University of Tübingen: New longhouses of the earliest farmers from the 6th millennium BC Discovered near Tübingen-Unterjesingen

North-west of Tübingen-Unterjesingen lies in the Flur Ammenbühlen, west of the Enzbach, a prehistoric settlement. Although the site was discovered in 1926, with the exception of a few reading finds, little was known about the area. In the course of current site research, important findings on the structure of the settlement and the situation of the findings could now be obtained. The investigations took place as part of a joint project by the State Office for Monument Preservation (LAD) in the Stuttgart Regional Council and the University of Tübingen. The project on the settlement history of the Ammer Valley during the early Neolithic was headed by Prof. Dr. Raiko Krauß, Institute for Pre- and Protohistory at the University of Tübingen, and Jörg Bofinger, Head of the Operative Archeology Department at the LAD.

“The aim of the research project is to record the chronological sequence of the various early Neolithic settlements more precisely and to investigate environmental conditions and way of life and thus the change in landscape due to the beginning of agriculture in the 6th millennium with the help of scientific studies”, explains Prof. Raiko Krauss.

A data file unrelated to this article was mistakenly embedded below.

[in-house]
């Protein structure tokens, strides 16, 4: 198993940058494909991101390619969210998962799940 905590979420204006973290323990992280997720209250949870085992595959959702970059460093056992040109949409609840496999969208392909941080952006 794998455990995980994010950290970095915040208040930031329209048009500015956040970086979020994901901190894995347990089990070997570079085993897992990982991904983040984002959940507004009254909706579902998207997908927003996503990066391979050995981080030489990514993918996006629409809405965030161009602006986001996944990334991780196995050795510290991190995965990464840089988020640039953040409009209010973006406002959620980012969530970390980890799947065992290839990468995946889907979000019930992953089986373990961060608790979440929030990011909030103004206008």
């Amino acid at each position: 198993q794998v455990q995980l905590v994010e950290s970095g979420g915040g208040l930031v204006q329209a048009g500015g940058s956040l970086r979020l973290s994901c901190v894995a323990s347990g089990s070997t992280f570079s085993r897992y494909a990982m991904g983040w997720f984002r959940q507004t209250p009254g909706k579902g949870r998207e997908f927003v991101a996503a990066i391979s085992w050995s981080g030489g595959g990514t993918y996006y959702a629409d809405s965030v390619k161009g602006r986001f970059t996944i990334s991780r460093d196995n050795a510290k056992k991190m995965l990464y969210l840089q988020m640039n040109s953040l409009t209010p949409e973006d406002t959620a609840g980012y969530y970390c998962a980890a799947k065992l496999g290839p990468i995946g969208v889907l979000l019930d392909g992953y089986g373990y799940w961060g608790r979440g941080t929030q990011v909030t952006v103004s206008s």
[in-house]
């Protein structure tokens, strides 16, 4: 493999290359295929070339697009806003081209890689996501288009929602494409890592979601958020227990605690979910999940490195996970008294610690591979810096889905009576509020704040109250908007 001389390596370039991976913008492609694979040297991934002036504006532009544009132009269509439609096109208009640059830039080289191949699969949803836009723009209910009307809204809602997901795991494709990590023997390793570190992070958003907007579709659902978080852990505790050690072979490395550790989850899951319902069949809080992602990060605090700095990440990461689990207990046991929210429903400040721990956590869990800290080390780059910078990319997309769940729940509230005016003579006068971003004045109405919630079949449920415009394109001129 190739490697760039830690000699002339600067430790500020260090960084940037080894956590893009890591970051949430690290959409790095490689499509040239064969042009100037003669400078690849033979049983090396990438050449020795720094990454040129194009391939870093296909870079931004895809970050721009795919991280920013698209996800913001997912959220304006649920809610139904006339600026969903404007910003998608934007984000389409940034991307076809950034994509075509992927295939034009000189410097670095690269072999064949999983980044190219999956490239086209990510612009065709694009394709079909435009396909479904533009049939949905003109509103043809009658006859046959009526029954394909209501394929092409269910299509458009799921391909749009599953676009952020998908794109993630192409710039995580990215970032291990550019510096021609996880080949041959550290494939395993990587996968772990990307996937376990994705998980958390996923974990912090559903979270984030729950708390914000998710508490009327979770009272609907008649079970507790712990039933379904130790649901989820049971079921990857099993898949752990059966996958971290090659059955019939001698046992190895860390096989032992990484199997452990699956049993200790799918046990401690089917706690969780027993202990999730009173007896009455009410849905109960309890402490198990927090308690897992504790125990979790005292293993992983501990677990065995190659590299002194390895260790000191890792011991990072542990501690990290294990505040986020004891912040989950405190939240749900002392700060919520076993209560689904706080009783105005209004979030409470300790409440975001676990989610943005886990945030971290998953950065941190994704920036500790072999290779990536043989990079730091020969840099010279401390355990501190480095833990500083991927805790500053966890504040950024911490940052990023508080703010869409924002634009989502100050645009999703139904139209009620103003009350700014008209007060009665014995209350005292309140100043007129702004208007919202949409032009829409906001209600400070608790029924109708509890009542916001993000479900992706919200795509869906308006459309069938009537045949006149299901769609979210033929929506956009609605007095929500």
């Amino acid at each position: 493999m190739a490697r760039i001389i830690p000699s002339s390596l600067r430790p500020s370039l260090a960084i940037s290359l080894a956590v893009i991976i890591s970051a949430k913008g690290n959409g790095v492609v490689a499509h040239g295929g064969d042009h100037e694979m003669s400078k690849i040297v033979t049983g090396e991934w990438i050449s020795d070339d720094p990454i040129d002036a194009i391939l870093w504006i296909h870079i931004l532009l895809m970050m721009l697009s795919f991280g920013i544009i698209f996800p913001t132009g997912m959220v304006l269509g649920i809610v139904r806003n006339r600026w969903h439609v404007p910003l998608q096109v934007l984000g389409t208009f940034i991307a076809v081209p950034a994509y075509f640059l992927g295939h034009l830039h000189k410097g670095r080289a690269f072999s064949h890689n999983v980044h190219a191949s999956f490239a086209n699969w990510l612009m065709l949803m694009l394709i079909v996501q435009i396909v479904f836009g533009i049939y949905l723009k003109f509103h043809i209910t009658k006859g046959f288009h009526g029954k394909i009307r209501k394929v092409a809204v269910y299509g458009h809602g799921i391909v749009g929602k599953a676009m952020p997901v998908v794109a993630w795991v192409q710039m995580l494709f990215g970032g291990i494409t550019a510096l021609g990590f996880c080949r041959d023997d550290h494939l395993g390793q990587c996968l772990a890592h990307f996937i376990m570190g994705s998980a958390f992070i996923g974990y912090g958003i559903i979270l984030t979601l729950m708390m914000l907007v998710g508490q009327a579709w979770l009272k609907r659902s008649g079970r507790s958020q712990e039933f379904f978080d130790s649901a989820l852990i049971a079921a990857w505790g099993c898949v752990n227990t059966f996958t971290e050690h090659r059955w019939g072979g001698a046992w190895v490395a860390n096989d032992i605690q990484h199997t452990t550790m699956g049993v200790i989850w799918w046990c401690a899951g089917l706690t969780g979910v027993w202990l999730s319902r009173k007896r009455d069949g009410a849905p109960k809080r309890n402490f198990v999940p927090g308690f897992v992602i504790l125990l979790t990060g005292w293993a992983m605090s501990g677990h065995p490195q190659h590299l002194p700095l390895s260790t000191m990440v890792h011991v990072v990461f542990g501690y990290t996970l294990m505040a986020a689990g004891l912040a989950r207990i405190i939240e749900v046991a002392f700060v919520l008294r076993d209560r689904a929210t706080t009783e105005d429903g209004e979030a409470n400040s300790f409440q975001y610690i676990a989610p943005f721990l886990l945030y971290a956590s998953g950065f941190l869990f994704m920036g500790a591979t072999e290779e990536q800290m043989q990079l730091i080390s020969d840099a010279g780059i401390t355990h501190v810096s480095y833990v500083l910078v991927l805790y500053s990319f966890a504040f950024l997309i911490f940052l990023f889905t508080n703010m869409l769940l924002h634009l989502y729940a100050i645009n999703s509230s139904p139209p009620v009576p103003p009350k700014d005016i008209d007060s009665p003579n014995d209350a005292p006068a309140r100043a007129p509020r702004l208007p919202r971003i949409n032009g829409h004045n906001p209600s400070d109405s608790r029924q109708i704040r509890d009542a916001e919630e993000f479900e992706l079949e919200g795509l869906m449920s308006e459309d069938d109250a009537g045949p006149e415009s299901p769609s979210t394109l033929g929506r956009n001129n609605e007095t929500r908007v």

First, in the spring of 2021, the settlement area on an area of ​​around six hectares was recorded by means of geophysical measurements by the specialist company Terrana from Mössingen and the first indications of Neolithic settlement structures were mapped. The magnetic field measurements showed that the remains of several of the characteristic longhouses (which can reach dimensions of over 30 meters in length) are still preserved in the ground and a settlement site of the so-called linear ceramic culture, the earliest rural population group in southwest Germany in the 6th millennium BC. Chr., Prove. On this basis, during a four-week excavation campaign in early autumn 2021 under the local direction of Veronika Stein (University of Tübingen), To archaeologically examine and document sections of one of the Neolithic house floor plans. “Discoloration in the floor shows the scuff marks of the former posts of the house construction, as well as the grave structures, which are to be interpreted as the last clues to the walls of the house,” explains Dr. Jörg Bofinger.

House floor plans have already been found south of Entringen and north-east of Pfäffingen, which indicate villages with ceramic lines. Thanks to the current field research, it has now been possible without a doubt to locate another village with several long houses or homesteads of the first farmers around 500 meters north of the current course of the Ammer. Further investigations such as 14C dating (radiocarbon dating to determine the age of finds) or archaeobotanical analyzes will help to better assess questions of absolute chronology and economic methods.

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